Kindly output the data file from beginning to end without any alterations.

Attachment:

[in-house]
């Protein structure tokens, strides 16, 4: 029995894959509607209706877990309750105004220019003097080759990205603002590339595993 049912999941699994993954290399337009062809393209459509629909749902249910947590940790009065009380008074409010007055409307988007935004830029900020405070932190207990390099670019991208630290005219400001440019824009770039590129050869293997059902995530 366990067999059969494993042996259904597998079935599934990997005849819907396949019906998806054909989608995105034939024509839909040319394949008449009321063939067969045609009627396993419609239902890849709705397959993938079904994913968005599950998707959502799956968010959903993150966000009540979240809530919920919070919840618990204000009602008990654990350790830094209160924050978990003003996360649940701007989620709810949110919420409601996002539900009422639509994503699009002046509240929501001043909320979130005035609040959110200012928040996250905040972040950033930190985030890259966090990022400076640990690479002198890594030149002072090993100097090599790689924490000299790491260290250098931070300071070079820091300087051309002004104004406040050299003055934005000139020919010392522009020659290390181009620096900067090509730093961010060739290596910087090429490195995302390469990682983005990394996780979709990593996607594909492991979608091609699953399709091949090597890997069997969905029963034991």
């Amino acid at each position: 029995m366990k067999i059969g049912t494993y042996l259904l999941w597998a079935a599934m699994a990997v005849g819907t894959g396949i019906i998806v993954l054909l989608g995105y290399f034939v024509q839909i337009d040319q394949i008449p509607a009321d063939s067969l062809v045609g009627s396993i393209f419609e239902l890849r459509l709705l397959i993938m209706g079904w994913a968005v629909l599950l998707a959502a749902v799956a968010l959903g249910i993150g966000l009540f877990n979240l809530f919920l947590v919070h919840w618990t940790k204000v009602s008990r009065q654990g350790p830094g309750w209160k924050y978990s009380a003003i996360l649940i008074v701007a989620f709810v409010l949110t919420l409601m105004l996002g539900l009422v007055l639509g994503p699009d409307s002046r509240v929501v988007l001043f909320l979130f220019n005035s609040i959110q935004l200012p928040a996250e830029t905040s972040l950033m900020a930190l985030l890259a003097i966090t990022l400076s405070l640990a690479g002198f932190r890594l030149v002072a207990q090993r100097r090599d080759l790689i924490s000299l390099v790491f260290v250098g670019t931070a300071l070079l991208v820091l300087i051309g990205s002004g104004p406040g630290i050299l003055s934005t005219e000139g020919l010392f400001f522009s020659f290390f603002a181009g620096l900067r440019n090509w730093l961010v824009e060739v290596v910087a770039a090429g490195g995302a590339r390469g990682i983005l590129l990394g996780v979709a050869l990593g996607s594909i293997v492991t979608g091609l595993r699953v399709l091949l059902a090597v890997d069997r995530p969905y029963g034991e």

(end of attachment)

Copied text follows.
[in-house]
């Protein structure tokens, strides 16, 4: 029995894959509607209706877990309750105004220019003097080759990205603002590339595993 049912999941699994993954290399337009062809393209459509629909749902249910947590940790009065009380008074409010007055409307988007935004830029900020405070932190207990390099670019991208630290005219400001440019824009770039590129050869293997059902995530 366990067999059969494993042996259904597998079935599934990997005849819907396949019906998806054909989608995105034939024509839909040319394949008449009321063939067969045609009627396993419609239902890849709705397959993938079904994913968005599950998707959502799956968010959903993150966000009540979240809530919920919070919840618990204000009602008990654990350790830094209160924050978990003003996360649940701007989620709810949110919420409601996002539900009422639509994503699009002046509240929501001043909320979130005035609040959110200012928040996250905040972040950033930190985030890259966090990022400076640990690479002198890594030149002072090993100097090599790689924490000299790491260290250098931070300071070079820091300087051309002004104004406040050299003055934005000139020919010392522009020659290390181009620096900067090509730093961010060739290596910087090429490195995302390469990682983005990394996780979709990593996607594909492991979608091609699953399709091949090597890997069997969905029963034991």
């Amino acid at each position: 029995m366990k067999i059969g049912t494993y042996l259904l999941w597998a079935a599934m699994a990997v005849g819907t894959g396949i019906i998806v993954l054909l989608g995105y290399f034939v024509q839909i337009d040319q394949i008449p509607a009321d063939s067969l062809v045609g009627s396993i393209f419609e239902l890849r459509l709705l397959i993938m209706g079904w994913a968005v629909l599950l998707a959502a749902v799956a968010l959903g249910i993150g966000l009540f877990n979240l809530f919920l947590v919070h919840w618990t940790k204000v009602s008990r009065q654990g350790p830094g309750w209160k924050y978990s009380a003003i996360l649940i008074v701007a989620f709810v409010l949110t919420l409601m105004l996002g539900l009422v007055l639509g994503p699009d409307s002046r509240v929501v988007l001043f909320l979130f220019n005035s609040i959110q935004l200012p928040a996250e830029t905040s972040l950033m900020a930190l985030l890259a003097i966090t990022l400076s405070l640990a690479g002198f932190r890594l030149v002072a207990q090993r100097r090599d080759l790689i924490s000299l390099v790491f260290v250098g670019t931070a300071l070079l991208v820091l300087i051309g990205s002004g104004p406040g630290i050299l003055s934005t005219e000139g020919l010392f400001f522009s020659f290390f603002a181009g620096l900067r440019n090509w730093l961010v824009e060739v290596v910087a770039a090429g490195g995302a590339r390469g990682i983005l590129l990394g996780v979709a050869l990593g996607s594909i293997v492991t979608g091609l595993r699953v399709l091949l059902a090597v890997d069997r995530p969905y029963g034991e």